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We live in a time of information abundance, which far too many of us see as information overload. With the sum total of human knowledge, past and present, at our fingertips, we’re faced with a crisis of attention: which ideas should we engage with, and why? Big Think is an evolving roadmap to the best thinking on the planet — the ideas that can help you think flexibly and act decisively in a multivariate world.

A word about Big Ideas and Themes — The architecture of Big Think

Big ideas are lenses for envisioning the future. Every article and video on bigthink.com and on our learning platforms is based on an emerging “big idea” that is significant, widely relevant, and actionable. We’re sifting the noise for the questions and insights that have the power to change all of our lives, for decades to come. For example, reverse-engineering is a big idea in that the concept is increasingly useful across multiple disciplines, from education to nanotechnology.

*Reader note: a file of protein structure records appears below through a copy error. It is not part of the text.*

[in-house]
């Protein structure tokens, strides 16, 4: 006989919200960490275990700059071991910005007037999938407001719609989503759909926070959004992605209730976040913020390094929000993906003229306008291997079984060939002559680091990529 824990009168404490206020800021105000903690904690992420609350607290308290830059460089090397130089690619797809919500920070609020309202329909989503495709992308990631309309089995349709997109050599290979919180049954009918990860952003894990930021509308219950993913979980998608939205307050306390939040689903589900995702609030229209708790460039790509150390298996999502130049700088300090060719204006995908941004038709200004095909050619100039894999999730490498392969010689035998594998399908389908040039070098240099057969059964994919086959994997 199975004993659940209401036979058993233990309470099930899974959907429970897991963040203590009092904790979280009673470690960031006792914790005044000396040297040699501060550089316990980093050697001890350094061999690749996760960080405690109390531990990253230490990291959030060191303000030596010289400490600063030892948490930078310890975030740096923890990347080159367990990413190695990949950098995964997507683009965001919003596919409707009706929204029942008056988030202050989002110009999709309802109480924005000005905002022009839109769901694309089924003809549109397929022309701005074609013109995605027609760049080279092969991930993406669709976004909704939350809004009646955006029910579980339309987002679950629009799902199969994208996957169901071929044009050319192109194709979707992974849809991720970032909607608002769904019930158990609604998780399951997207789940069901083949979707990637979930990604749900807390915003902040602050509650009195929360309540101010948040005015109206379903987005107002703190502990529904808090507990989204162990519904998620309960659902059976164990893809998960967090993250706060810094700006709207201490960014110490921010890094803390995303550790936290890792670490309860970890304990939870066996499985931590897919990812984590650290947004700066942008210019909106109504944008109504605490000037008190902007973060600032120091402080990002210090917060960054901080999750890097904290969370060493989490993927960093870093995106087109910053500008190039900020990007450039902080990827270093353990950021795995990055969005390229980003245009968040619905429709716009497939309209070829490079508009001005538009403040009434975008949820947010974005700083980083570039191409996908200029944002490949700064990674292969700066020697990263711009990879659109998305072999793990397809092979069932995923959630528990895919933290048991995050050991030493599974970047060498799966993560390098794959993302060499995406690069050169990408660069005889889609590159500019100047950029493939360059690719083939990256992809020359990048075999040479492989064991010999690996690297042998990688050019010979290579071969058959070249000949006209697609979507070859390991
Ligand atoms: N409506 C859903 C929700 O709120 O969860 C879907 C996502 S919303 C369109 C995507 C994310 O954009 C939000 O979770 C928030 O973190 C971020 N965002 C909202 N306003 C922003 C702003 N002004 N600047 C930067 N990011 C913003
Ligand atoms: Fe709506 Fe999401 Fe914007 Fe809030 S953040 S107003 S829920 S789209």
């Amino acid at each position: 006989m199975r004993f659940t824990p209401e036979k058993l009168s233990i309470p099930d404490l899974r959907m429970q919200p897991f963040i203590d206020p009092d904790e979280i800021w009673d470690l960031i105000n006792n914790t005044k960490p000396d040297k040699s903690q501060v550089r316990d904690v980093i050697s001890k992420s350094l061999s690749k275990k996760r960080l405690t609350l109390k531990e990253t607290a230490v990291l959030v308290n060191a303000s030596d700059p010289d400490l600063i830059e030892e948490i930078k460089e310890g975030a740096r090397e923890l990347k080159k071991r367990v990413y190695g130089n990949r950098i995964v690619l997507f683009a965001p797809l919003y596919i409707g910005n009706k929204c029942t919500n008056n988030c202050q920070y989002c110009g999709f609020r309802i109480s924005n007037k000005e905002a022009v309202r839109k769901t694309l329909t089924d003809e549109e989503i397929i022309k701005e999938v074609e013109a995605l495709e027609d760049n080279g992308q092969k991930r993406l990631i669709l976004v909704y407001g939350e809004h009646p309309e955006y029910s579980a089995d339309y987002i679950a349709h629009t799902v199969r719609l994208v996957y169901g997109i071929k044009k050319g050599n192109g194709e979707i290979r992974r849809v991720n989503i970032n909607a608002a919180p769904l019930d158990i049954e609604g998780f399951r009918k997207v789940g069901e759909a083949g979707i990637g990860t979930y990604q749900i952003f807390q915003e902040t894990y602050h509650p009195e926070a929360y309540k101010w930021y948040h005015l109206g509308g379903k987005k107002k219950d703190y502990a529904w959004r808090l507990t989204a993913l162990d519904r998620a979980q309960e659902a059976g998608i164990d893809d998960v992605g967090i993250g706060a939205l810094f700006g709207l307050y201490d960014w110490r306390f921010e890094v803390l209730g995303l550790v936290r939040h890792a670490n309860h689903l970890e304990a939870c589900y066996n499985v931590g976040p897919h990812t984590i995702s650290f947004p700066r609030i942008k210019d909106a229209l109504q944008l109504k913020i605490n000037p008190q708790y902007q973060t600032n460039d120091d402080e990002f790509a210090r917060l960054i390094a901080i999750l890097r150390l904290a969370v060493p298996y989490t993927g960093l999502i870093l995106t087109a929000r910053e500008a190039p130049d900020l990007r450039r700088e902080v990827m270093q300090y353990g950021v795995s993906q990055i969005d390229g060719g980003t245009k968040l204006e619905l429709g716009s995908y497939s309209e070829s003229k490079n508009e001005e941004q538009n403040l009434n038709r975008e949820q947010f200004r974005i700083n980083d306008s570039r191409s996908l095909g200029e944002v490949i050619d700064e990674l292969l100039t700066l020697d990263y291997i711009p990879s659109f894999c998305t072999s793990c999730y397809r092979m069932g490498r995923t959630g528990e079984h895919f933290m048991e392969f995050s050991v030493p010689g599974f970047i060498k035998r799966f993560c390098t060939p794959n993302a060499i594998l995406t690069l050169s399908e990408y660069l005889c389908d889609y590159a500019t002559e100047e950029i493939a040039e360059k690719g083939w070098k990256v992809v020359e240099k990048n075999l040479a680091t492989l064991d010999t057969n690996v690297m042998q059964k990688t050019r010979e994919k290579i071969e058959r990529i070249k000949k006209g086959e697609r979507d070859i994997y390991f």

Themes are the seven broad umbrellas under which we organize the hundreds of big ideas that populate Big Think. They include New World Order, Earth and Beyond, 21st Century Living, Going Mental, Extreme Biology, Power and Influence, and Inventing the Future.

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King Murder

January 18, 2010, 6:22 AM
“‘You can kill the dreamer, but you cannot kill the dream.’ More than four decades after the assassination of the Rev. Martin Luther King Jr., that was the defiant message given Sunday by the man King spent his last hour alive with. Today is Martin Luther King Jr. Day, a federal and state holiday. Hundreds of worshippers packed into St. Sabina Church on the South Side to hear the Rev. Samuel ‘Billy’ Kyles speak on the eve of the holiday honoring King. The veteran civil rights campaigner and pastor of Monumental Baptist Church in Memphis, Tenn., gave a lighthearted sermon, before recounting the horror of April 4, 1968. Witnessing King's murder, Kyles said, was ‘like a nightmare, but the nightmare was that I was awake.’ Kyles had invited King to Memphis to speak at a rally in support of striking sanitation workers a day earlier. But the famous ‘mountaintop’ speech in which King seemed to predict his imminent death almost never happened, Kyles said.”

King Murder

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